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Illustration: Sarah Grillo/Axios

Business has entered its next evolution — the can't lose market — but only for large companies with access to public markets.

The state of play: Companies with enough size are starting to take advantage of the moment, and backed by a seemingly endless supply of free Fed money can go all-in on whatever they want.

Driving the news: Mall owners Simon Property Group and Brookfield Property Group unveiled plans to acquire "substantially all of JCPenney's retail and operating assets" for $1.75 billion Wednesday.

  • It's the biggest and riskiest of Simon's recent acquisitions through its joint venture with Authentic Brands Group that includes recently scooped-out-of-bankruptcy Brooks Brothers, Forever 21, Lucky Brand and a portfolio of brands known as SPARC.

The big picture: Doubling down on malls might seem a risky strategy, but with the Fed seen as guaranteed to bail out credit markets if asset prices fall too far, big companies are seeing the green light to take risks with little worry about consequences.

  • If things go bad and ideas flop, companies can simply borrow more in the credit markets — investors have shown they will buy up debt even at negative interest rates, or from companies literally barred from operating.
  • That's largely because the Fed has backstopped the market and purchased billions in bonds from large companies.
  • Or better yet, as SoftBank demonstrated with its $4 billion options buying spree, companies can simply make big bets on the stock market going up to raise money.

Why it matters: Simon and its partners can blitzscale shopping malls or eight-track cassettes or the return of TaB cola with no real fear of running out of money or opportunities to get more and try again.

The other side: Small businesses without access to the Fed's money machine or public debt markets are running on fumes. More than one in three of those surveyed recently by Goldman Sachs said they expect to run out of cash before year-end without more aid from Congress.

  • An increasing number of U.S. households say they are going without food and many of the 29 million Americans collecting unemployment benefits are having to cut back on things like grocery purchases.

Watch this space: This new normal is fueling distrust of the financial sector.

  • The latest Axios/Ipsos poll shows 62% of Americans have little or no trust in the Fed, compared to 51% in May.
  • A MagnifyMoney survey last month found just 17% of Americans say they completely trust their money in the stock market, and only 5% of women.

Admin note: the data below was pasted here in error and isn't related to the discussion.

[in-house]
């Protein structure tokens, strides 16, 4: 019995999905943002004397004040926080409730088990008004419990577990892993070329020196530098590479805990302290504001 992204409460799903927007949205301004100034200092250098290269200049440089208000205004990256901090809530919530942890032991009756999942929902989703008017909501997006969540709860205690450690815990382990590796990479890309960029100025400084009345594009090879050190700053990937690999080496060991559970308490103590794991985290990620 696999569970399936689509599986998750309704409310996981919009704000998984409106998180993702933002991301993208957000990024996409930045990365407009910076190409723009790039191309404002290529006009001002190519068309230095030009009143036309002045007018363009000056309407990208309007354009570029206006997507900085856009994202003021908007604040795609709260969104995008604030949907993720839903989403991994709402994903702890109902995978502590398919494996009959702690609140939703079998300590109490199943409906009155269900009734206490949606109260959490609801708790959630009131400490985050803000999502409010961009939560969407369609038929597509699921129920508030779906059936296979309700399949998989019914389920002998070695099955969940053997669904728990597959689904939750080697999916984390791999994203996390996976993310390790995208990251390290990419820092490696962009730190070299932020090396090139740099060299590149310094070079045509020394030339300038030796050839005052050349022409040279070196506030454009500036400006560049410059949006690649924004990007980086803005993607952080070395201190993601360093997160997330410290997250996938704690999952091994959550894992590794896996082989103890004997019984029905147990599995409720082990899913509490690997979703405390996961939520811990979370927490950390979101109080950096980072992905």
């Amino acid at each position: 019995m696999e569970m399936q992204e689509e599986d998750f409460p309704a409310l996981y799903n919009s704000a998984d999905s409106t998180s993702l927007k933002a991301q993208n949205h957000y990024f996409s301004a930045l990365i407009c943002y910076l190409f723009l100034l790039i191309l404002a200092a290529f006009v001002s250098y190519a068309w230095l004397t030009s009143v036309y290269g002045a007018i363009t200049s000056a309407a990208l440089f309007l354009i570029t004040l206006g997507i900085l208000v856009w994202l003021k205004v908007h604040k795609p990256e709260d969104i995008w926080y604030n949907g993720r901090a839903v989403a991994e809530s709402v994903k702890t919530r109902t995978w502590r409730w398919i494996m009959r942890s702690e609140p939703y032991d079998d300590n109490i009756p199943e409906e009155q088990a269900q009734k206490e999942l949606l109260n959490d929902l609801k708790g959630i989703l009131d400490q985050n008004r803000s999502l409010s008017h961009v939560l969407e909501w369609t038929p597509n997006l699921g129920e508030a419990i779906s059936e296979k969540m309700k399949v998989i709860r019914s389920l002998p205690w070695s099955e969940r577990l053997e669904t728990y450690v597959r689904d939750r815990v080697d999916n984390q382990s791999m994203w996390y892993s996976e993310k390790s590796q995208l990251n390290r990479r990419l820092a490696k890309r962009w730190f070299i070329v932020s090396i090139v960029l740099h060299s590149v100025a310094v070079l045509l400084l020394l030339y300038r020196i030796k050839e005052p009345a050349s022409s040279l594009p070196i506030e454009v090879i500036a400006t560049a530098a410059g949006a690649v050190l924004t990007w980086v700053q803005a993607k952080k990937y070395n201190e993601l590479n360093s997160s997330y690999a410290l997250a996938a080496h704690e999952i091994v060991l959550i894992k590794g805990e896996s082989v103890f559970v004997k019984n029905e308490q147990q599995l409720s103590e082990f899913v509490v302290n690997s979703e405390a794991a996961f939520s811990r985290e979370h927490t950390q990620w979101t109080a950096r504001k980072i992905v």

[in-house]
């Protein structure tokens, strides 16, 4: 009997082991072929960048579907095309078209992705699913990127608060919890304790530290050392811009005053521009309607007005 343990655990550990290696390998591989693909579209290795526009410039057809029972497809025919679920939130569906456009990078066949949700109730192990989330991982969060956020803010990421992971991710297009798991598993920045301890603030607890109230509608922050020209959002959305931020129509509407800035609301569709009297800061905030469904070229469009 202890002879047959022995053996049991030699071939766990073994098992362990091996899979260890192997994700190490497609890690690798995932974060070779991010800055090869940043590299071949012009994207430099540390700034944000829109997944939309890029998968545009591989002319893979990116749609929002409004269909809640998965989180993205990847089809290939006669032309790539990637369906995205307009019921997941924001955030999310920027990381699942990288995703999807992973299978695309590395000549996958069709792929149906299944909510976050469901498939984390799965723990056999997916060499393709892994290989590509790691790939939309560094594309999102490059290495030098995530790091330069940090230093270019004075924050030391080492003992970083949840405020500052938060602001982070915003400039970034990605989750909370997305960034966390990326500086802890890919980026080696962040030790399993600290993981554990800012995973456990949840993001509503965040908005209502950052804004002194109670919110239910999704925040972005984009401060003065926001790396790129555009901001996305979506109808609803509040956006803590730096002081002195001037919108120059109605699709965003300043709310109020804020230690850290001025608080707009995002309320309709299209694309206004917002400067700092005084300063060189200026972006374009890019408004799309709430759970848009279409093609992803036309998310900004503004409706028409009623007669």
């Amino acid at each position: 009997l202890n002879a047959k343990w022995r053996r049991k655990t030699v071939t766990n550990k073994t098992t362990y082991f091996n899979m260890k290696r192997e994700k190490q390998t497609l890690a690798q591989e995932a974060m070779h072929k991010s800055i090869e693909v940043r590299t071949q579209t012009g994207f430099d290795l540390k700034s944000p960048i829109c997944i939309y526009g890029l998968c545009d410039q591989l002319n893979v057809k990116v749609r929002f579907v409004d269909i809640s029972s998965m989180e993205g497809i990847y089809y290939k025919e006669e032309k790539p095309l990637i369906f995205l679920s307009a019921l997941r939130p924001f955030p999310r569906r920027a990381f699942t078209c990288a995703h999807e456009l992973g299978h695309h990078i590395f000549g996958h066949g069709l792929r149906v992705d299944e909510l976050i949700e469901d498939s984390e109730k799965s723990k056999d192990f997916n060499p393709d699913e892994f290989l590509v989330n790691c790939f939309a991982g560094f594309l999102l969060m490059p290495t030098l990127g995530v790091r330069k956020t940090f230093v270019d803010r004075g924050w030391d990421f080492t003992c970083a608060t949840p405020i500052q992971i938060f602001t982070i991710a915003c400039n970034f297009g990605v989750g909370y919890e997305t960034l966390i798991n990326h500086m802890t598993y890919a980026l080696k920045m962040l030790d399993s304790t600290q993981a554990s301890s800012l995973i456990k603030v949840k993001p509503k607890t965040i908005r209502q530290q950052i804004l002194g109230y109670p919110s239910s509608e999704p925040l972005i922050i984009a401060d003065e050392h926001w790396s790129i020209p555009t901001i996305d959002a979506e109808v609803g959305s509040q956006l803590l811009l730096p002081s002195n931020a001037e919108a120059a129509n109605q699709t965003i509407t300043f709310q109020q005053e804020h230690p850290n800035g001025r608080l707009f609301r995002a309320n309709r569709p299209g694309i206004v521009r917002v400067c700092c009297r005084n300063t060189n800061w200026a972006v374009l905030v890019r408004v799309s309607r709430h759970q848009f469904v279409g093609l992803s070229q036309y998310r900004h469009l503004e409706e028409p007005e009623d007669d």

• 23% said they don’t trust any financial source, including financial advisers, journalists or Wall Street analysts.

Go deeper

Janet Yellen is back

Photo illustration: Sarah Grillo/Axios. Photo: Hannelore Foerster/Getty Images

A face familiar to Wall Street is back as a central player that this time will need to steer the country out of a deep economic crisis.

Driving the news: President-elect Joe Biden is preparing to nominate former Fed chair Janet Yellen to be Treasury secretary.

Biden to nominate Janet Yellen as Treasury secretary

Photo: Photo by Alex Wong/Getty Images

President-elect Joe Biden is preparing to nominate former Fed Chair Janet Yellen as his Treasury Secretary, four people familiar with the matter tell Axios.

Why it matters: Yellen, 74, will bring instant economic celebrity to Biden’s team and, if confirmed, she will not only be the first female Treasury Secretary but also the first person to have held all three economic power positions in the federal government: the chair of Council of Economic Advisers, the chair of Federal Reserve and the Treasury Secretary.

Nov 24, 2020 - Health

Axios-Ipsos poll: COVID Thanksgiving

Data: Ipsos/Axios survey; Chart: Axios Visuals

Six in 10 Americans are dialing back this year's Thanksgiving plans because of the pandemic — cutting guest lists, canceling travel or scrapping Turkey Day altogether — in the latest installment of the Axios/Ipsos Coronavirus Index.

The big picture: This greater willingness to turn inward and exercise caution around the holidays comes amid signs of increased trust in the Centers for Disease Control and Prevention and a growing confidence there will soon be a safe and effective vaccine available in the U.S.